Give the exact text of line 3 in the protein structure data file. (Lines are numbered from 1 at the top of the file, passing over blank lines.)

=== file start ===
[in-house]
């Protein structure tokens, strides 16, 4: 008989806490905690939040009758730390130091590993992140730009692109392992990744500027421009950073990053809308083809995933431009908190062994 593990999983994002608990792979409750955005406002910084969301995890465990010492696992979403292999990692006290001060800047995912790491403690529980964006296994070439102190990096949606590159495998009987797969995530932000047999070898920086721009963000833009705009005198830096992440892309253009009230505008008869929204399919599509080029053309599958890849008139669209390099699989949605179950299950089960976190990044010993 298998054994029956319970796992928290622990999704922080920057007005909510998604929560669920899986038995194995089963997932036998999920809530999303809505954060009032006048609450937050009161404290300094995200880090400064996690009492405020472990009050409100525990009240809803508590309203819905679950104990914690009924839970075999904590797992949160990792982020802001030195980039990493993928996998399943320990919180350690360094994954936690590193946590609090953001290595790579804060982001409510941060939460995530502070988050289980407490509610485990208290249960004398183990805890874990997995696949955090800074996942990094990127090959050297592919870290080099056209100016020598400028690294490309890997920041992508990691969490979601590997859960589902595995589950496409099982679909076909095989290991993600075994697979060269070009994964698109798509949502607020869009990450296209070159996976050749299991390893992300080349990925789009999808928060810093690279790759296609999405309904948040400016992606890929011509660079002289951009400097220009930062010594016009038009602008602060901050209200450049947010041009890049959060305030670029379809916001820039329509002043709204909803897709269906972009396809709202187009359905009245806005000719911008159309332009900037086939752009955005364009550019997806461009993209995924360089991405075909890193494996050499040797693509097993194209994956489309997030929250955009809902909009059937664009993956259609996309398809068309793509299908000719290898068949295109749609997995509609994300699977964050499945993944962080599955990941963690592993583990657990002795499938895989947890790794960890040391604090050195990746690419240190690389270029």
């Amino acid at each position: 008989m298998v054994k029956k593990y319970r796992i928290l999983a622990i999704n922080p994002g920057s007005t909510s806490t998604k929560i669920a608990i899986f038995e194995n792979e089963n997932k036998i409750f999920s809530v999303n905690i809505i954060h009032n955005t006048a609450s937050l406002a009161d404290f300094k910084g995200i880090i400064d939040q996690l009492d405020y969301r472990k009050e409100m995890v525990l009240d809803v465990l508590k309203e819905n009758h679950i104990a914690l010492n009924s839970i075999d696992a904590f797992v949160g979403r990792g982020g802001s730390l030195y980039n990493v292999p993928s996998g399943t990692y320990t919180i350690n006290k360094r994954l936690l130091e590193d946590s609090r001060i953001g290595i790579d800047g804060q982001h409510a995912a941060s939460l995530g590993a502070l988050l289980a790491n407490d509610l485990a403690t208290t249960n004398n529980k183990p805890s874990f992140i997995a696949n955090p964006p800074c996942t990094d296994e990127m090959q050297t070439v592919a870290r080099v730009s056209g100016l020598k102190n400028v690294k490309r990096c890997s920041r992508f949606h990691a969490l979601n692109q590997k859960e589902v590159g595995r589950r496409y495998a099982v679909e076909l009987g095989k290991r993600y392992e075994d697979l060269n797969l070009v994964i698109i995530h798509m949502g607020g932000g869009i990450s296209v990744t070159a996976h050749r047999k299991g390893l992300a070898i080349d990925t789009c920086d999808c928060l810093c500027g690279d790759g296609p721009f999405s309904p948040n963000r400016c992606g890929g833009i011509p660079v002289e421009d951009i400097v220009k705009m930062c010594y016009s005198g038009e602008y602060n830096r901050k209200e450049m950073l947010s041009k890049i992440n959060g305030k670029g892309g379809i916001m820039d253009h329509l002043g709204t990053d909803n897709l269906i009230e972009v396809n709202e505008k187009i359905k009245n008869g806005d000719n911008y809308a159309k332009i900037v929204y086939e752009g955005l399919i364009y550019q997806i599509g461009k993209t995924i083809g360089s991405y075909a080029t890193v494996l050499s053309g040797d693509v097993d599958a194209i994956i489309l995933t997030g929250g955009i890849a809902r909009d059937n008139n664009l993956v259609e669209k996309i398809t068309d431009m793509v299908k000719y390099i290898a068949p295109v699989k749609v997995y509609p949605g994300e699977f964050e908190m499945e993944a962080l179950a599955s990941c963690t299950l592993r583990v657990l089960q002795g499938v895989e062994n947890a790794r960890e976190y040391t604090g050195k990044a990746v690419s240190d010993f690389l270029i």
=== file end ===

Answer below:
């Amino acid at each position: 008989m298998v054994k029956k593990y319970r796992i928290l999983a622990i999704n922080p994002g920057s007005t909510s806490t998604k929560i669920a608990i899986f038995e194995n792979e089963n997932k036998i409750f999920s809530v999303n905690i809505i954060h009032n955005t006048a609450s937050l406002a009161d404290f300094k910084g995200i880090i400064d939040q996690l009492d405020y969301r472990k009050e409100m995890v525990l009240d809803v465990l508590k309203e819905n009758h679950i104990a914690l010492n009924s839970i075999d696992a904590f797992v949160g979403r990792g982020g802001s730390l030195y980039n990493v292999p993928s996998g399943t990692y320990t919180i350690n006290k360094r994954l936690l130091e590193d946590s609090r001060i953001g290595i790579d800047g804060q982001h409510a995912a941060s939460l995530g590993a502070l988050l289980a790491n407490d509610l485990a403690t208290t249960n004398n529980k183990p805890s874990f992140i997995a696949n955090p964006p800074c996942t990094d296994e990127m090959q050297t070439v592919a870290r080099v730009s056209g100016l020598k102190n400028v690294k490309r990096c890997s920041r992508f949606h990691a969490l979601n692109q590997k859960e589902v590159g595995r589950r496409y495998a099982v679909e076909l009987g095989k290991r993600y392992e075994d697979l060269n797969l070009v994964i698109i995530h798509m949502g607020g932000g869009i990450s296209v990744t070159a996976h050749r047999k299991g390893l992300a070898i080349d990925t789009c920086d999808c928060l810093c500027g690279d790759g296609p721009f999405s309904p948040n963000r400016c992606g890929g833009i011509p660079v002289e421009d951009i400097v220009k705009m930062c010594y016009s005198g038009e602008y602060n830096r901050k209200e450049m950073l947010s041009k890049i992440n959060g305030k670029g892309g379809i916001m820039d253009h329509l002043g709204t990053d909803n897709l269906i009230e972009v396809n709202e505008k187009i359905k009245n008869g806005d000719n911008y809308a159309k332009i900037v929204y086939e752009g955005l399919i364009y550019q997806i599509g461009k993209t995924i083809g360089s991405y075909a080029t890193v494996l050499s053309g040797d693509v097993d599958a194209i994956i489309l995933t997030g929250g955009i890849a809902r909009d059937n008139n664009l993956v259609e669209k996309i398809t068309d431009m793509v299908k000719y390099i290898a068949p295109v699989k749609v997995y509609p949605g994300e699977f964050e908190m499945e993944a962080l179950a599955s990941c963690t299950l592993r583990v657990l089960q002795g499938v895989e062994n947890a790794r960890e976190y040391t604090g050195k990044a990746v690419s240190d010993f690389l270029i």